The Indian Healthcare System and Right to Health

Authored by : Jenny Susan John and Neymat Chadha

Edited by : Kausumi Saha


The ongoing COVID-19 pandemic has exposed the underlying conditions surrounding India’s healthcare system today. With a population of over 1.33 billion people, India spends 3.66% of its total GDP on healthcare, out of which the total government expenditure is only 1.28%. In light of this unprecedented health crisis, this paper seeks to highlight the issues gripping healthcare in the country. Focusing on inequitable access and lack of affordability to basic healthcare services, it further highlights the pressing need to recognise Right to Health as a fundamental right.


On 11th March 2020, the World Health Organisation (WHO) declared the outbreak of the Novel Coronavirus (COVID-19) a global pandemic. As of 22nd April 2020, there were 26,38,477 cases worldwide, with over 1,84,248 reported deaths. In India, the first case of the pandemic was reported on 30th January 2020, with a total of 21,450 confirmed cases and 681 deaths till 22nd April 2020, with numbers expected to rise sharply in the following weeks. According to the WHO Executive Director Michael Ryan, India being the world’s second-most populous country means that its capacity to deal with COVID-19 will shape the course taken to fight the pandemic globally (ANI 2020).

Data from China, USA, and other countries suggest that adults above 60 years of age, along with people suffering from cardiovascular disease, diabetes, and tuberculosis (TB) and other respiratory disorders are most susceptible to being affected by COVID-19 (McKay 2020; Unnamed Author, The Conversation 2020). In India, however, cases have been high across all age groups, indicating a general trend of poor health conditions (Rai 2020).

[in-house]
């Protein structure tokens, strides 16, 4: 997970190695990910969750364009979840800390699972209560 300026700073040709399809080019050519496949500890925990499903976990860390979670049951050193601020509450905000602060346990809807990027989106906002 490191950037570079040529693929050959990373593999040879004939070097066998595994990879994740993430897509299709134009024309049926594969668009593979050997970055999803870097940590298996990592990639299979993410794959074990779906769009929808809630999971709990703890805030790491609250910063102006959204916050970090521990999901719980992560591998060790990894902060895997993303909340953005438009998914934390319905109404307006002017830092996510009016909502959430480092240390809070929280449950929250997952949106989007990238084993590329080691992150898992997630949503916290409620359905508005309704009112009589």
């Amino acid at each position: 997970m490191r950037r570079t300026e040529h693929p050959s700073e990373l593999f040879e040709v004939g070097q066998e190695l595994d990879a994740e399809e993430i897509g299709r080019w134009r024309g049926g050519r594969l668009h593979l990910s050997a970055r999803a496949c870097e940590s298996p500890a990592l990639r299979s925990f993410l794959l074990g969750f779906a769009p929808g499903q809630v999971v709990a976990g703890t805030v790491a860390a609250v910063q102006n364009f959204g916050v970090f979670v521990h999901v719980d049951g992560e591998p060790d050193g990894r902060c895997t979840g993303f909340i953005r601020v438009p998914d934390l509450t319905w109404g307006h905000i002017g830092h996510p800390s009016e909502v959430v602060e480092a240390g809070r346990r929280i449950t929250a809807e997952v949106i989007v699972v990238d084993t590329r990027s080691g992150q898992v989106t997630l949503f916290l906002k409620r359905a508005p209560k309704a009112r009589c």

Poor public health is evident in India even without the threats presented by the recent pandemic. According to the World Bank, India has one of the world’s highest populations of children suffering from malnutrition – a double of the total cases of malnutrition among children in Sub-Saharan Africa (Save the Children India 2016). Currently, India ranks 102 out of 117 qualifying nations on the Global Hunger Index, below North Korea and Sudan (Global Hunger Index Report 2019). Malnutrition is directly related to impaired immune systems, making malnutritioned children all the more vulnerable to diseases. Furthermore, the contribution of air pollution to disease burden remains high in India, with levels of exposure among the highest in the world. Air pollution causes disease burden through a mix of non-communicable and infectious diseases, mainly cardiovascular diseases, chronic respiratory diseases, and lower respiratory infections (ICMR et al. 2017). With 199 TB patients per 100,00 persons and housing 2.8 million of the total 10.2 million cases of TB worldwide, India also leads the count among TB burden countries (WHO n.d.). India constitutes 26% of the world’s Disability Adjusted Life Years (DALYs) due to air pollution (Global Burden of Disease Study 2017). Consequently, over 8% of the total disease burden and 11% of the total premature deaths of people below 70 years of age is due to complications from polluted air (Balakrishnan et al. 2017). The issue of air pollution therefore has long-term negative consequences on health. For instance, studies have found that prolonged exposure to PM 2.5, a major contributor to air pollution, can increase the risk of death due to the coronavirus by almost twenty times (Matta 2020).

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